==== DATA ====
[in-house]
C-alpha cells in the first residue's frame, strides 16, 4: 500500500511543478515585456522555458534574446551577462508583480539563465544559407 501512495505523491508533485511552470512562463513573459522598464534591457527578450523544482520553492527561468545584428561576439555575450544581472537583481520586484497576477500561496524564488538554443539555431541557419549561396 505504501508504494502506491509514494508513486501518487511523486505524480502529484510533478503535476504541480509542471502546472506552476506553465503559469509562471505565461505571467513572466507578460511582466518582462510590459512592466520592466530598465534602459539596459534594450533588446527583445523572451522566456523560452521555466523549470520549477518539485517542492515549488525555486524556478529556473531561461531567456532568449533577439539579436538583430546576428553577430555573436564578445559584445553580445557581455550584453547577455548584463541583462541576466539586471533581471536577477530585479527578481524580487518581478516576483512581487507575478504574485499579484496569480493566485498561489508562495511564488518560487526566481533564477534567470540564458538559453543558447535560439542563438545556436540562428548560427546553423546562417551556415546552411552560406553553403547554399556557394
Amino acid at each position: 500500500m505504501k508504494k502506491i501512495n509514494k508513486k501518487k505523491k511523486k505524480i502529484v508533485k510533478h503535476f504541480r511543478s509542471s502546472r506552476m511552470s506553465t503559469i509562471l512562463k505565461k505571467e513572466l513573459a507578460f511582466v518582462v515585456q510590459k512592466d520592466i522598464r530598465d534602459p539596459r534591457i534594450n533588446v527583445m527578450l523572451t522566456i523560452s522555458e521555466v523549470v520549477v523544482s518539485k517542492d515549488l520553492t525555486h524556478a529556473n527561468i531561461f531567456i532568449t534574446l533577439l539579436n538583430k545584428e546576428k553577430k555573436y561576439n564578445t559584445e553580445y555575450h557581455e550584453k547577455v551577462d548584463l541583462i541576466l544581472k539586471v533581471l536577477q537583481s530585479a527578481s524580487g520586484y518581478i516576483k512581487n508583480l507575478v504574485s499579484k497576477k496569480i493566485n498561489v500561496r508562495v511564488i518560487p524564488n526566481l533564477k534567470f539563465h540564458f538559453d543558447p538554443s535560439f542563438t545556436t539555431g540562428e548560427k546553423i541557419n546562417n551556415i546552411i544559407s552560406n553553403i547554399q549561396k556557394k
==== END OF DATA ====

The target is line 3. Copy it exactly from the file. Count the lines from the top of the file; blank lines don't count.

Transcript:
Amino acid at each position: 500500500m505504501k508504494k502506491i501512495n509514494k508513486k501518487k505523491k511523486k505524480i502529484v508533485k510533478h503535476f504541480r511543478s509542471s502546472r506552476m511552470s506553465t503559469i509562471l512562463k505565461k505571467e513572466l513573459a507578460f511582466v518582462v515585456q510590459k512592466d520592466i522598464r530598465d534602459p539596459r534591457i534594450n533588446v527583445m527578450l523572451t522566456i523560452s522555458e521555466v523549470v520549477v523544482s518539485k517542492d515549488l520553492t525555486h524556478a529556473n527561468i531561461f531567456i532568449t534574446l533577439l539579436n538583430k545584428e546576428k553577430k555573436y561576439n564578445t559584445e553580445y555575450h557581455e550584453k547577455v551577462d548584463l541583462i541576466l544581472k539586471v533581471l536577477q537583481s530585479a527578481s524580487g520586484y518581478i516576483k512581487n508583480l507575478v504574485s499579484k497576477k496569480i493566485n498561489v500561496r508562495v511564488i518560487p524564488n526566481l533564477k534567470f539563465h540564458f538559453d543558447p538554443s535560439f542563438t545556436t539555431g540562428e548560427k546553423i541557419n546562417n551556415i546552411i544559407s552560406n553553403i547554399q549561396k556557394k